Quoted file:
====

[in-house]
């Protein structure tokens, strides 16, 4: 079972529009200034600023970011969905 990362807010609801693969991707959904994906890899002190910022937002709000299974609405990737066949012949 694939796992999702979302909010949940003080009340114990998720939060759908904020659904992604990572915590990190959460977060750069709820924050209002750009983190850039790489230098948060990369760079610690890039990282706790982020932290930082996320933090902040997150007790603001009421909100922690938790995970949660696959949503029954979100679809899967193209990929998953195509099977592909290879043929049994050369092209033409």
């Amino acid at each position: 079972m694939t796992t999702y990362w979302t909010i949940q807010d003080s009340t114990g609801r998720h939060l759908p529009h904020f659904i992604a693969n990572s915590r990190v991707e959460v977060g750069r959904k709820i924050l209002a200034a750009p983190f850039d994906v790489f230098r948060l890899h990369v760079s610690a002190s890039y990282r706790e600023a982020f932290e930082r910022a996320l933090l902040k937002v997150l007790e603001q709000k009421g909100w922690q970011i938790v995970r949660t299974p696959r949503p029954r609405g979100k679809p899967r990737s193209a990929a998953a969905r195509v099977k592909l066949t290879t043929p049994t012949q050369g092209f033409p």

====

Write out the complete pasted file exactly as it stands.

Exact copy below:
[in-house]
């Protein structure tokens, strides 16, 4: 079972529009200034600023970011969905 990362807010609801693969991707959904994906890899002190910022937002709000299974609405990737066949012949 694939796992999702979302909010949940003080009340114990998720939060759908904020659904992604990572915590990190959460977060750069709820924050209002750009983190850039790489230098948060990369760079610690890039990282706790982020932290930082996320933090902040997150007790603001009421909100922690938790995970949660696959949503029954979100679809899967193209990929998953195509099977592909290879043929049994050369092209033409």
């Amino acid at each position: 079972m694939t796992t999702y990362w979302t909010i949940q807010d003080s009340t114990g609801r998720h939060l759908p529009h904020f659904i992604a693969n990572s915590r990190v991707e959460v977060g750069r959904k709820i924050l209002a200034a750009p983190f850039d994906v790489f230098r948060l890899h990369v760079s610690a002190s890039y990282r706790e600023a982020f932290e930082r910022a996320l933090l902040k937002v997150l007790e603001q709000k009421g909100w922690q970011i938790v995970r949660t299974p696959r949503p029954r609405g979100k679809p899967r990737s193209a990929a998953a969905r195509v099977k592909l066949t290879t043929p049994t012949q050369g092209f033409p």